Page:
Armstrong asbestos trust target of lawsuit
Utah’s attorney general is suing four asbestos-related trusts, including the Armstrong World Industries Inc. Asbestos Personal Injury Settlement Trust, in search of information about whether the trusts are doing enough to prevent fraudulent claims.
The Armstrong trust was established in 2006 as Lancaster County-based Armstrong World Industries Inc. emerged from six years of bankruptcy protection, prompted by lawsuits filed by people suffering from asbestos-related illnesses.
Officials in Utah argue that abuse of the claims process is draining away trust money intended to reimburse states for asbestos-related Medicare and Medicaid expenditures.
«Plaintiffs’ attorneys across the country are using asbestos trusts to obtain significant monetary recovery for claims, even where they would fail in the tort system,» Utah officials argue in the case, which was filed earlier this month in state court.
«The abuse injures states by improperly draining the trust assets, precluding future legitimate claimants from relying on asbestos trusts, and leaving states with the high cost associated with asbestos-related disease,» the complaint adds.
In December, Utah’s AG and his counterparts in 12 other states sent a Civil Investigation Demand (CID) letter to the trusts seeking information about their management of the funds. According to the March 7 lawsuit, none had responded by that time.
Pennsylvania was not a party to the CID letter, whose signatories included West Virginia, South Carolina, Michigan and Wisconsin.
The Armstrong trust, identified in the lawsuit as a Delaware corporation, did not respond to a Business Journal request for comment.
Forbes likened the CID and the lawsuit by the group of conservative state AGs to a tactic often «used by more liberal states to recover money from pharmaceutical manufacturers they accuse of running up Medicare and Medicaid bills.»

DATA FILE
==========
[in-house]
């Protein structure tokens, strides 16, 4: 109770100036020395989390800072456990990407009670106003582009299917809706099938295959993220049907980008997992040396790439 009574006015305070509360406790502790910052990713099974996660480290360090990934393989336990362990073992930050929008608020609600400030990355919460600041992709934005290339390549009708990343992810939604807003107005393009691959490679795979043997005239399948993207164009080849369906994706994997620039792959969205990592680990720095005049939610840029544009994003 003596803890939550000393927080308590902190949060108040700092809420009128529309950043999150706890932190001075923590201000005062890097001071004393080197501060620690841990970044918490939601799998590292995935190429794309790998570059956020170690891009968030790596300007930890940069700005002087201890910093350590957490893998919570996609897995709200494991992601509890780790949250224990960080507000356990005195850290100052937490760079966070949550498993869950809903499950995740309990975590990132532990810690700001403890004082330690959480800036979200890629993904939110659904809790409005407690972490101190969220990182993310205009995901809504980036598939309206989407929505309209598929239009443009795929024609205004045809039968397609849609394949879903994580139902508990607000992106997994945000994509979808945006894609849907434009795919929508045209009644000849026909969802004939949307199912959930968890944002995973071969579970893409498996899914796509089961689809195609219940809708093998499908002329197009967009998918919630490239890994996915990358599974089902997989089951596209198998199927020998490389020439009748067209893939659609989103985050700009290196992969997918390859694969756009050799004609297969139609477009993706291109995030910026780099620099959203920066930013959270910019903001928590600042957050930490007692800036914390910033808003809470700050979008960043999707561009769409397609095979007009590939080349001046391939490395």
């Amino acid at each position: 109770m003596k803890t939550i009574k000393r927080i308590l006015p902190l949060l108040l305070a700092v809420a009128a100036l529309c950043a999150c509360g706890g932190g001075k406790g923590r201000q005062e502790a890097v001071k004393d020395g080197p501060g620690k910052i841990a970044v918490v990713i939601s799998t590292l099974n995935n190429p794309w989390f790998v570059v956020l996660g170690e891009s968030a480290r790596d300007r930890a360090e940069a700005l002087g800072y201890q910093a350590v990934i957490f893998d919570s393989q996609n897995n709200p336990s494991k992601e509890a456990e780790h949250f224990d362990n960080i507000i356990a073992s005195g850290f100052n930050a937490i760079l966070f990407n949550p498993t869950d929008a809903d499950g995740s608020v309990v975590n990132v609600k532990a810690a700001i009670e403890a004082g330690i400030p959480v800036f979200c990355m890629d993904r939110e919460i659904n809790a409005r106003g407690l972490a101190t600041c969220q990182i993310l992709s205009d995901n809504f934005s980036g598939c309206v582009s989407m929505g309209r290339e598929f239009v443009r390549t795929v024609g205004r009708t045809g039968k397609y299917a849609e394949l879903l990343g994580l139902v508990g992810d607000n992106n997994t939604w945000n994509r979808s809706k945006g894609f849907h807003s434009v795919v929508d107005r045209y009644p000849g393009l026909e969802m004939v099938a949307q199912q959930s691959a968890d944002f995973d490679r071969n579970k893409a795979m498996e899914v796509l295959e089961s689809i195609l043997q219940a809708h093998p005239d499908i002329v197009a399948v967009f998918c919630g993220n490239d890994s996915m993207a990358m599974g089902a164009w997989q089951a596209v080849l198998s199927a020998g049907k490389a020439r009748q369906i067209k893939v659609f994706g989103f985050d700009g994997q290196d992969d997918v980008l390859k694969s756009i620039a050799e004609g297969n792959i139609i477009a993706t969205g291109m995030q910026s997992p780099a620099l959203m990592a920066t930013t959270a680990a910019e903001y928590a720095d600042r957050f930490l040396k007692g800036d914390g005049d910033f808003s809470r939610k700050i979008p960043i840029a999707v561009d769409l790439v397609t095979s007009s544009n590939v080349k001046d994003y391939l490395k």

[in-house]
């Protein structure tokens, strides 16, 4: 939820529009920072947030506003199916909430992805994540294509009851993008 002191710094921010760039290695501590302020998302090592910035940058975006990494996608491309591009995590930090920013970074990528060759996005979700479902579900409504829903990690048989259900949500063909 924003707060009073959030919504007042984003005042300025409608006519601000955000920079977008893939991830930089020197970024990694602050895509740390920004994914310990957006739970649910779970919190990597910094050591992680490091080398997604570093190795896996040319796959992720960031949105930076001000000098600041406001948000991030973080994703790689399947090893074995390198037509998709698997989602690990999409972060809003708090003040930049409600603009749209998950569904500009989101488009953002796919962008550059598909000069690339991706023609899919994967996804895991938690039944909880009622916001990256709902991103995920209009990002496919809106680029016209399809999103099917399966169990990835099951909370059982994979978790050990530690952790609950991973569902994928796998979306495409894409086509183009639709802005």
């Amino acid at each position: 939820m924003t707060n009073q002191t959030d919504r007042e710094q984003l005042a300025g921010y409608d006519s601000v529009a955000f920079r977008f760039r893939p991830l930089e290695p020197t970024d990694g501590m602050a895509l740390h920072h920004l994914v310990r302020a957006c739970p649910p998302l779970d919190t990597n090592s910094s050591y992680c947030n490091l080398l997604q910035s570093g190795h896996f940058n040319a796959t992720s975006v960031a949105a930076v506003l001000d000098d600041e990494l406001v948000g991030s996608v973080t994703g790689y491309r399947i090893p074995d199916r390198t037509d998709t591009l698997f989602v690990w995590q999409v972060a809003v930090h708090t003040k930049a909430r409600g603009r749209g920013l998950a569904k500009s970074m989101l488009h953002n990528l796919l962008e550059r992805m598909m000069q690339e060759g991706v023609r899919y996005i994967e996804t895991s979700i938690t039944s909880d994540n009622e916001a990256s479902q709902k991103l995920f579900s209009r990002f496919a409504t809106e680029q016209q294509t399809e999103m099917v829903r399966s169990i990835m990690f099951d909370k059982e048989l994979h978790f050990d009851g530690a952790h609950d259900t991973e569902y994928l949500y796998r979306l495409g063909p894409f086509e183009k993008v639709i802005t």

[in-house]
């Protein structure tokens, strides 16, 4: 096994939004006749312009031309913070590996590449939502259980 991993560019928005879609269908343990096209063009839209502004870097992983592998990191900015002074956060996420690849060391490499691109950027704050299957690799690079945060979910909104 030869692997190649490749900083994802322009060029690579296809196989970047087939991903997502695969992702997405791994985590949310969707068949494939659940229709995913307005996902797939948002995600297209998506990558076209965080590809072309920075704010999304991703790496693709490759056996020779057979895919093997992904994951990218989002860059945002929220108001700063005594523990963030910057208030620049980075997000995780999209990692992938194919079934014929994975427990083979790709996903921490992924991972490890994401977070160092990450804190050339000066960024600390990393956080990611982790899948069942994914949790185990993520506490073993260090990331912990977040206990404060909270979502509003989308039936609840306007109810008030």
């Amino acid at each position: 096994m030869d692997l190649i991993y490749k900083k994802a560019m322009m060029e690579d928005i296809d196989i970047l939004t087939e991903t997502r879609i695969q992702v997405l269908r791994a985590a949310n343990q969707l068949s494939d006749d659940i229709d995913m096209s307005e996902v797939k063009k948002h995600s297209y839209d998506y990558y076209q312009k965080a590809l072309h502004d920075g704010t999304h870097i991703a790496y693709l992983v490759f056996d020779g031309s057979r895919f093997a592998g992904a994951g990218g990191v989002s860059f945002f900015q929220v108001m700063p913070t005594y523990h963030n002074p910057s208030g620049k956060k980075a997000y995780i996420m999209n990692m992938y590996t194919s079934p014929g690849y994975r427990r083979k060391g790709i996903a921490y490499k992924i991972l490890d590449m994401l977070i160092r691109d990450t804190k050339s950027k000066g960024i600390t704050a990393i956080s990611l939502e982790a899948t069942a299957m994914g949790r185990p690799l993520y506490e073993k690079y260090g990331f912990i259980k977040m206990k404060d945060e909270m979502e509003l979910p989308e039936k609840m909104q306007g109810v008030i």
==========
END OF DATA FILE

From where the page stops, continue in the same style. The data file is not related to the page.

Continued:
Utah also has been fighting alleged abuse of the trusts in other ways, passing legislation last year to tighten requirements before victims of asbestos exposure can receive compensation for their illnesses.
As the Salt Lake Tribune reported, the Republican state representative who backed Utah’s HB403 was taking aim at what he called «double-dipping,» in which plaintiffs are awarded asbestos damages in court then file claims against a trust.
The lawsuit raises similar concerns, arguing that attorneys for plaintiffs wield excessive power over the claims process because they sit on the committees that oversee the trusts.
«Thus, the evidentiary requirements for claims — such as the claimant’s work history and proof of exposure — are primarily controlled by the same attorneys who collect contingency fees on millions of dollars of claims paid from a trust each year,» the suit argues.
«This power imbalance in the asbestos trust system creates problematic incentives for those running the trusts and results in lax requirements for claims.»
According to the suit, more than 60 manufacturers of asbestos or asbestos-containing products have filed for bankruptcy, paying out $17 billion since 2008.
Armstrong World Industries’ reorganization plan called for Armstrong to establish a trust, which received a one-time contribution of about $1.8 billion in cash, notes and company stock.
The trust had been a significant Armstrong stockholder, but gradually began divesting itself. When the trust sold off more than $85 million worth of that stock in 2015, it dipped below the 10 percent ownership level.
Armstrong, meanwhile, spun off its flooring division last year as Armstrong Flooring Inc.